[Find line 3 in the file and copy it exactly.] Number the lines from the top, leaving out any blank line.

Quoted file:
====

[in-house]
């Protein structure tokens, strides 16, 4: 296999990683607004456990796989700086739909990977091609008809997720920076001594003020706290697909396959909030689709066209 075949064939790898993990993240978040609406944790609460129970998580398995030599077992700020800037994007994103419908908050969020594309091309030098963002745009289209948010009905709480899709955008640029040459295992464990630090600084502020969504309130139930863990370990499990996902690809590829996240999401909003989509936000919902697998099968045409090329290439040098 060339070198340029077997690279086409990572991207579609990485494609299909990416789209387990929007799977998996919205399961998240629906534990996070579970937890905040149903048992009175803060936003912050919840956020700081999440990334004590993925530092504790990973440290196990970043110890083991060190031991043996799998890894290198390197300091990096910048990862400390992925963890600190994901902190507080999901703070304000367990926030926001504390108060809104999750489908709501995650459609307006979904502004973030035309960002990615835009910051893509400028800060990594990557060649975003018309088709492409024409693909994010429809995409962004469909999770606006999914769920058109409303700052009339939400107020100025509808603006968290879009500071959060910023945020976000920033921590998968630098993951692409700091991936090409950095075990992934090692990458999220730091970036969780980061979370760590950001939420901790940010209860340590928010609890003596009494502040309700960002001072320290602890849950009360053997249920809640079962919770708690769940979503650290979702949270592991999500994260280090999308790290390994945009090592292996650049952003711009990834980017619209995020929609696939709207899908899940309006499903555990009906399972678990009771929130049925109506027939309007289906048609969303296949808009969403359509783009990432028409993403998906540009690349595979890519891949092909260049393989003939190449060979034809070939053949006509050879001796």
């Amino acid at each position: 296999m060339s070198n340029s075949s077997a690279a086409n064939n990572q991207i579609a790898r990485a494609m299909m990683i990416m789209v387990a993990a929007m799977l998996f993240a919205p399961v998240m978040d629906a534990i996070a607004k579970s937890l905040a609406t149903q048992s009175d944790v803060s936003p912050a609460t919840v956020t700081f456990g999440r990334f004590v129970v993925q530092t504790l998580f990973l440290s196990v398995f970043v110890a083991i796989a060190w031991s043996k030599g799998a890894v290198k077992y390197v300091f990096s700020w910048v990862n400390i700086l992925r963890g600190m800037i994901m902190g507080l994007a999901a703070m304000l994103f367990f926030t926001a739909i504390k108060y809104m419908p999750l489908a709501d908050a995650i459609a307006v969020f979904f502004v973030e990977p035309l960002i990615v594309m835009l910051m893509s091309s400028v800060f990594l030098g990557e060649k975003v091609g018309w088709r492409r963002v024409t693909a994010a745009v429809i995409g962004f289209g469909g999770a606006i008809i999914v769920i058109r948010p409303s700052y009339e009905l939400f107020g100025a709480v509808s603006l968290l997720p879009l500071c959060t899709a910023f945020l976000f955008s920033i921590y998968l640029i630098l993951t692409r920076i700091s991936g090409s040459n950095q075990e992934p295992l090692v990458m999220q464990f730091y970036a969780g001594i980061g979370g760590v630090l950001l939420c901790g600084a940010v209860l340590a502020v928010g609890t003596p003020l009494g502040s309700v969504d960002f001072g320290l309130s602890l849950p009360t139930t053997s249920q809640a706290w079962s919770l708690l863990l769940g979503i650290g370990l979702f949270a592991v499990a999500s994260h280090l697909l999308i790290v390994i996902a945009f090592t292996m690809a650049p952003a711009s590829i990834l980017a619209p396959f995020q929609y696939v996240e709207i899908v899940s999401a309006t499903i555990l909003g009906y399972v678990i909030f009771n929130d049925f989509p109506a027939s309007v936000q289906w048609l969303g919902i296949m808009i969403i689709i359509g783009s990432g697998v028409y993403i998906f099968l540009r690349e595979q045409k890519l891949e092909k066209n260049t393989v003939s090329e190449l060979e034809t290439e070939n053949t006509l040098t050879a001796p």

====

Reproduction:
């Amino acid at each position: 296999m060339s070198n340029s075949s077997a690279a086409n064939n990572q991207i579609a790898r990485a494609m299909m990683i990416m789209v387990a993990a929007m799977l998996f993240a919205p399961v998240m978040d629906a534990i996070a607004k579970s937890l905040a609406t149903q048992s009175d944790v803060s936003p912050a609460t919840v956020t700081f456990g999440r990334f004590v129970v993925q530092t504790l998580f990973l440290s196990v398995f970043v110890a083991i796989a060190w031991s043996k030599g799998a890894v290198k077992y390197v300091f990096s700020w910048v990862n400390i700086l992925r963890g600190m800037i994901m902190g507080l994007a999901a703070m304000l994103f367990f926030t926001a739909i504390k108060y809104m419908p999750l489908a709501d908050a995650i459609a307006v969020f979904f502004v973030e990977p035309l960002i990615v594309m835009l910051m893509s091309s400028v800060f990594l030098g990557e060649k975003v091609g018309w088709r492409r963002v024409t693909a994010a745009v429809i995409g962004f289209g469909g999770a606006i008809i999914v769920i058109r948010p409303s700052y009339e009905l939400f107020g100025a709480v509808s603006l968290l997720p879009l500071c959060t899709a910023f945020l976000f955008s920033i921590y998968l640029i630098l993951t692409r920076i700091s991936g090409s040459n950095q075990e992934p295992l090692v990458m999220q464990f730091y970036a969780g001594i980061g979370g760590v630090l950001l939420c901790g600084a940010v209860l340590a502020v928010g609890t003596p003020l009494g502040s309700v969504d960002f001072g320290l309130s602890l849950p009360t139930t053997s249920q809640a706290w079962s919770l708690l863990l769940g979503i650290g370990l979702f949270a592991v499990a999500s994260h280090l697909l999308i790290v390994i996902a945009f090592t292996m690809a650049p952003a711009s590829i990834l980017a619209p396959f995020q929609y696939v996240e709207i899908v899940s999401a309006t499903i555990l909003g009906y399972v678990i909030f009771n929130d049925f989509p109506a027939s309007v936000q289906w048609l969303g919902i296949m808009i969403i689709i359509g783009s990432g697998v028409y993403i998906f099968l540009r690349e595979q045409k890519l891949e092909k066209n260049t393989v003939s090329e190449l060979e034809t290439e070939n053949t006509l040098t050879a001796p």